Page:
Tue, Dec 11, 2018 - Page 8 News List

EDITORIAL: Tackling sexual harassment

The Legislative Yuan on Friday passed amendments to the Gender Equality Education Act (性別平等教育法) to facilitate the reporting of sexual harassment by school faculty.

This is a positive step, but more should be done to make victims of sexual harassment feel safer in coming forward.

Participants at an April 1 rally in Taipei said they hoped to expose a culture that tends to shame victims and make them shoulder the blame.

A poll released on March 31 showed that 65 percent of all respondents and 70 percent of male respondents agreed that a woman bears some responsibility for being sexually assaulted if she is too uninhibited, wears sexy clothing or frequents nightclubs, while 66 percent of the male respondents believed a woman wants to have sex if she is alone in a room with a man.

Taiwan Women’s Link founder Huang Sue-ying (黃淑英) said that harassment is largely endured by the victim, because it is considered acceptable behavior.

In “Why college students in Taiwan hesitate to report sexual harassment” (Taipei Times, July 11, page 13), Tamkang University student Tso Shin-pin (左欣平) described freezing up when her professor unexpectedly hugged her, after which she dropped the course rather than file a report with the school.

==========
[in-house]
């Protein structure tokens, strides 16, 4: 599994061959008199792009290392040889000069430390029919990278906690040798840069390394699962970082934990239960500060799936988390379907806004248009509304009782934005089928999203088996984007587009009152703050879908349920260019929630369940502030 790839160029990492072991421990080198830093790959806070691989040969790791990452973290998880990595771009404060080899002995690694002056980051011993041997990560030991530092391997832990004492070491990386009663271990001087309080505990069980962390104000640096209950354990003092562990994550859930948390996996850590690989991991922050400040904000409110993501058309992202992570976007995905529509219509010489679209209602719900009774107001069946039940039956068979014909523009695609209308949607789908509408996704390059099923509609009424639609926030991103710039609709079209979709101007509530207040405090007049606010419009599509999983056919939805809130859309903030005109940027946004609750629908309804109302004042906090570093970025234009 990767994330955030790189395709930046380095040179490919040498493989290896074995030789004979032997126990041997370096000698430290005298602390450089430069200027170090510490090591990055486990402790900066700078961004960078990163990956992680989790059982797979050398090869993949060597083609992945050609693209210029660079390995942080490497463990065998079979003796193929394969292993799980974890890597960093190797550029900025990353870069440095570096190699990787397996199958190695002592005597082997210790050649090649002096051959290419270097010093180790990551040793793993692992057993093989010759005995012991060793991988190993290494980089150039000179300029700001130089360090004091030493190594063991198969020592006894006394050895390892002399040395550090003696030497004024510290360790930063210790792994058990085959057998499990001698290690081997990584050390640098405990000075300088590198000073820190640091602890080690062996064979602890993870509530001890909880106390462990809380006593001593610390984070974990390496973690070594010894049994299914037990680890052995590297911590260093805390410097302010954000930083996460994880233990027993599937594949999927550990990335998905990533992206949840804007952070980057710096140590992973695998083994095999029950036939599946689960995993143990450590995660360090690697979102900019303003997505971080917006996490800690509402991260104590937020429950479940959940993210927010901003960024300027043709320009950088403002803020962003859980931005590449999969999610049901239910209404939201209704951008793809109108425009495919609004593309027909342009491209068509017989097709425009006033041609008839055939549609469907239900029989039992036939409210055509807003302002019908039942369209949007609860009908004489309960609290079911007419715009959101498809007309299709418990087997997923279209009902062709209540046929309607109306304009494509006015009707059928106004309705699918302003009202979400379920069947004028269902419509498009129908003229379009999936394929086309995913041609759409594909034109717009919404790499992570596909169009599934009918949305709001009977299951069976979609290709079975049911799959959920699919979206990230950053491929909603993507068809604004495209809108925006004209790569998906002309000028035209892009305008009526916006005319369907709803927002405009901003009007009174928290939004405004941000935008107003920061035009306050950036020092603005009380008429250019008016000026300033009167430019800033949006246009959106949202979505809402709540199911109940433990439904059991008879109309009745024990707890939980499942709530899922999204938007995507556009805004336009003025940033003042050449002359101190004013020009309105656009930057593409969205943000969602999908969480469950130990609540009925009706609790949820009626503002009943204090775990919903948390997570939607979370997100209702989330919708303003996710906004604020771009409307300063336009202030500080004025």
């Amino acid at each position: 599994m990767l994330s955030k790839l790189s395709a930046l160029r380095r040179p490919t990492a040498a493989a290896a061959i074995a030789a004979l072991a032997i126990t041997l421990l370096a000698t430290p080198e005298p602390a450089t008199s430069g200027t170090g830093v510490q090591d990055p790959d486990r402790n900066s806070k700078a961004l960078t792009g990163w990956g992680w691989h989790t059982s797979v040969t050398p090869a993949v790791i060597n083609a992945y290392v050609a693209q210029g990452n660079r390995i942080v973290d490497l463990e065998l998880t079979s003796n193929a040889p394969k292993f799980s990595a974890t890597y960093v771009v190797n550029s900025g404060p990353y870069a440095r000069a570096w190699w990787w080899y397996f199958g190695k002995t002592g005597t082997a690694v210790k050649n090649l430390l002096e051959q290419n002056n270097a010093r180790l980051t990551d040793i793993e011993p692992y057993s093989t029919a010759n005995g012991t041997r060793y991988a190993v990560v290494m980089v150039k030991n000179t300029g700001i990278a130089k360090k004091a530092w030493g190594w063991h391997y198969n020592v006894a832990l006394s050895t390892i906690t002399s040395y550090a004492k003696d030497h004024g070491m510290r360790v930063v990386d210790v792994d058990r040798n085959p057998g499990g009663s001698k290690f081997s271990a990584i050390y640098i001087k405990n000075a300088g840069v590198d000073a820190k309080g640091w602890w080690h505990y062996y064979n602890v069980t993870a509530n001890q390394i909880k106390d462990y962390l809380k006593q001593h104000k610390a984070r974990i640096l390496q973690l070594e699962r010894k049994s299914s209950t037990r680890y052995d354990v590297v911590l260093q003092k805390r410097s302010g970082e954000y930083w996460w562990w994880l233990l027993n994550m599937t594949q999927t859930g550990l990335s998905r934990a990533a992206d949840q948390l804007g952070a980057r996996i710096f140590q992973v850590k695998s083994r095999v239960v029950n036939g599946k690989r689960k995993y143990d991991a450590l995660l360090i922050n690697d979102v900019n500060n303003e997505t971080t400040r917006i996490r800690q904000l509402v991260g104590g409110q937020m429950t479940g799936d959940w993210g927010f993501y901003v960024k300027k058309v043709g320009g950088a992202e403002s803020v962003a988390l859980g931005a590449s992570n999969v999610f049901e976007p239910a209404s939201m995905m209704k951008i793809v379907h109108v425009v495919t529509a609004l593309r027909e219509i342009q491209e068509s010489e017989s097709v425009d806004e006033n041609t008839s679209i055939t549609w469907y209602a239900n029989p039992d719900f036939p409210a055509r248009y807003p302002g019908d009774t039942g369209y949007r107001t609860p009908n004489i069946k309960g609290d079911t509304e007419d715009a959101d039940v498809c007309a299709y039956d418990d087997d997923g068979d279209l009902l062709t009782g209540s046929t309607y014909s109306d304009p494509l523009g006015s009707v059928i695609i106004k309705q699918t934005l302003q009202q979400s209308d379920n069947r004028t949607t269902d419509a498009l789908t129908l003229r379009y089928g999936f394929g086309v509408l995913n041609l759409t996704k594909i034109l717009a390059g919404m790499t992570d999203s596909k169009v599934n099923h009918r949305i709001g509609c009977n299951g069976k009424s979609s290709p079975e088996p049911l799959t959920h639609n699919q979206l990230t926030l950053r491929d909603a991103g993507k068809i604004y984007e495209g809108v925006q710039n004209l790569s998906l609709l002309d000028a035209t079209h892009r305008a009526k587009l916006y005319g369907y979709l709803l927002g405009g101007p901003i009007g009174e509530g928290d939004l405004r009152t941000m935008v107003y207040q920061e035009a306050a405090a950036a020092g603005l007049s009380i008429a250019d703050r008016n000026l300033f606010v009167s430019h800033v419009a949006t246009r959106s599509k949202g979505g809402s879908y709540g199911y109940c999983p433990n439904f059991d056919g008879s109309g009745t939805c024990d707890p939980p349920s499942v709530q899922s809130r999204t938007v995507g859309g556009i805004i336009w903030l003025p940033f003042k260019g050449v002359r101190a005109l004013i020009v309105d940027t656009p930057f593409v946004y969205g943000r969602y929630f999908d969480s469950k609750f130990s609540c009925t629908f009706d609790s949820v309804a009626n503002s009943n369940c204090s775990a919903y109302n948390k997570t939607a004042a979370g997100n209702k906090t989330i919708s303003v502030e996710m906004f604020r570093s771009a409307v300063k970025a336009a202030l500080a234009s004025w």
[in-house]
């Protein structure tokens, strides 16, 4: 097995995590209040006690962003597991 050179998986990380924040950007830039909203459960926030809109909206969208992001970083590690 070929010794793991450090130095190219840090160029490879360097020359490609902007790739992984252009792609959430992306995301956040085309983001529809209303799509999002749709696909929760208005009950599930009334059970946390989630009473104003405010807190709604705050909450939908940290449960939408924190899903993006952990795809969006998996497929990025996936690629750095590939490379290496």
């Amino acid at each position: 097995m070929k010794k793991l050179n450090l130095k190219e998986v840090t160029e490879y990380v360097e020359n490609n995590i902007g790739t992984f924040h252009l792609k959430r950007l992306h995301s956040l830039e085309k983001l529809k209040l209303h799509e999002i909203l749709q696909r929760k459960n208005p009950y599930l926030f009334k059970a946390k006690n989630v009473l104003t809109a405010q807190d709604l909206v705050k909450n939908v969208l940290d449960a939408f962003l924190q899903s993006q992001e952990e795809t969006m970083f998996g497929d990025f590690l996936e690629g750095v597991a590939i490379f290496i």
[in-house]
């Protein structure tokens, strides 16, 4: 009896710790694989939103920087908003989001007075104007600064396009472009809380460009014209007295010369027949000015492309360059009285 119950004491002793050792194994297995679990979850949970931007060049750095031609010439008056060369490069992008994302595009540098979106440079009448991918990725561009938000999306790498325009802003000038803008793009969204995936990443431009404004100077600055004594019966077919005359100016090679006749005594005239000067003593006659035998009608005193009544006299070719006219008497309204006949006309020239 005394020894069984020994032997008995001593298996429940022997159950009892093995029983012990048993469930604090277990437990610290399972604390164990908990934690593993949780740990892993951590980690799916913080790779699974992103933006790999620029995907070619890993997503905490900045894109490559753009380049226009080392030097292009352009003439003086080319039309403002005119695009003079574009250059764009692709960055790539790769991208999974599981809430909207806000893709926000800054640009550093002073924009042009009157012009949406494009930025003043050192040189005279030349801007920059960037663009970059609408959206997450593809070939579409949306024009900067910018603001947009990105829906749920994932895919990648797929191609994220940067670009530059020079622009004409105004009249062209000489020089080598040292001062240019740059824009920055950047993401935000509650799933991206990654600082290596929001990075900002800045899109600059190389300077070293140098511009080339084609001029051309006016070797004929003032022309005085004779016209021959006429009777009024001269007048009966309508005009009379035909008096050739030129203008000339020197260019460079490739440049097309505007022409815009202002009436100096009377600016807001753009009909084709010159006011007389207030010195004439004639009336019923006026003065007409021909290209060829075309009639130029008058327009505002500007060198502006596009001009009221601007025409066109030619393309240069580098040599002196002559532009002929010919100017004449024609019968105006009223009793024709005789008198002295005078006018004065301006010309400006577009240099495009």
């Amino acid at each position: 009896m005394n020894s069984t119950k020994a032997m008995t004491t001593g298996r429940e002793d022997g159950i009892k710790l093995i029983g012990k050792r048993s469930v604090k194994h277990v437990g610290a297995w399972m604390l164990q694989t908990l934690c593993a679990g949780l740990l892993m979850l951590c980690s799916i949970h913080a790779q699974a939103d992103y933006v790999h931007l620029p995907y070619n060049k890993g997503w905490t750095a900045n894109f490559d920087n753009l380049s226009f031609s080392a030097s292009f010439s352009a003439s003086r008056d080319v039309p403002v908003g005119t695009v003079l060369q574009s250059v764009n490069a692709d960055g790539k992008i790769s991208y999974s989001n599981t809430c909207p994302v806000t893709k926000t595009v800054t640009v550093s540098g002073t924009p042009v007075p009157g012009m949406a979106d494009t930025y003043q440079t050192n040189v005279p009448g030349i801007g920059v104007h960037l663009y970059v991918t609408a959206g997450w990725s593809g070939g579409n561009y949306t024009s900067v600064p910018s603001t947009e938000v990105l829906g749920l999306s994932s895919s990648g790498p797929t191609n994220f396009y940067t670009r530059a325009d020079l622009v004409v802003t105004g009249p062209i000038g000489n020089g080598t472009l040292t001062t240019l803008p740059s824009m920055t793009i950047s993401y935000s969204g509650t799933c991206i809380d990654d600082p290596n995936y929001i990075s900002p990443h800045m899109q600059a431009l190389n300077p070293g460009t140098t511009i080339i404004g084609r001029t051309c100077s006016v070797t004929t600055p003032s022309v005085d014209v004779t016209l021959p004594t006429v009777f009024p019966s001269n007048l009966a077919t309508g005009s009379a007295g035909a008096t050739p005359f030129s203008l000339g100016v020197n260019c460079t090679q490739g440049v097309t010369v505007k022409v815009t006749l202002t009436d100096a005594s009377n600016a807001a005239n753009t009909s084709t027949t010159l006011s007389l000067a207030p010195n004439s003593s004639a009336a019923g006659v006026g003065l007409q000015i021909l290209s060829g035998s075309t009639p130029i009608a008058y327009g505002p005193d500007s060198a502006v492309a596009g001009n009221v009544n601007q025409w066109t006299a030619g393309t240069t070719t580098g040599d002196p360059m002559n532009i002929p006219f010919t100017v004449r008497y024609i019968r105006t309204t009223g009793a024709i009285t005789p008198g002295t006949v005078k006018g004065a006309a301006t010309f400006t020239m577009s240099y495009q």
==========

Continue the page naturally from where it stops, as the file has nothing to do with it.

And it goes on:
It was not the first time that she was made to feel uncomfortable, Tso said, describing an incident where a classmate had caressed her thigh without permission while driving her to school.

Professors accused of sexual misconduct often keep their jobs, said Jhon Jhia-jhain (鍾佳臻), a student representative on Tamkang University’s gender equity education committee, but added that most often the behavior goes unreported for fear of consequences.

Victims feel uncomfortable and do not want to make a situation more awkward when the harasser is an acquaintance or someone in a position of authority, Huang said.

On Dec. 13 last year, a BBC report quoted Anisha Joseph of the Association for Action and Research in Singapore as saying that women in Asian societies often feel awkward reporting superiors for harassment and worry that they will not be believed, despite women making up about half of the workforce in most Asian countries.

“A lot of women dress highly inappropriately for work in some Asian countries ... like they’re going to a nightclub,” a man, who wished to remain anonymous, told the BBC reporters. “I am not saying that they’re asking for it, but it does make the message they’re sending hard to read — and that could lead to misunderstandings.”

Another man in the report said that traditional and contemporary ideas often conflict in Asian work environments.

“Men completely misinterpret friendly office banter and think their female colleagues are flirting with them,” the man said.

On Friday last week, Taiwanese film director Doze Niu (鈕承澤) was questioned by the Taipei police after a female colleague on a film set accused him of sexual assault. Niu reportedly told police that the woman was his girlfriend, a claim the woman denied, saying that she and Niu had only exchanged greetings before the incident and that she had turned down his invitation for drinks.

On June 18, the dismembered body of a woman allegedly killed by her archery instructor was found on a mountain in New Taipei City. According to police, suspect Chen Po-chien (陳伯謙) confessed to strangling her to death on June 1, because she rejected his sexual advances after they had drinks together at his studio.

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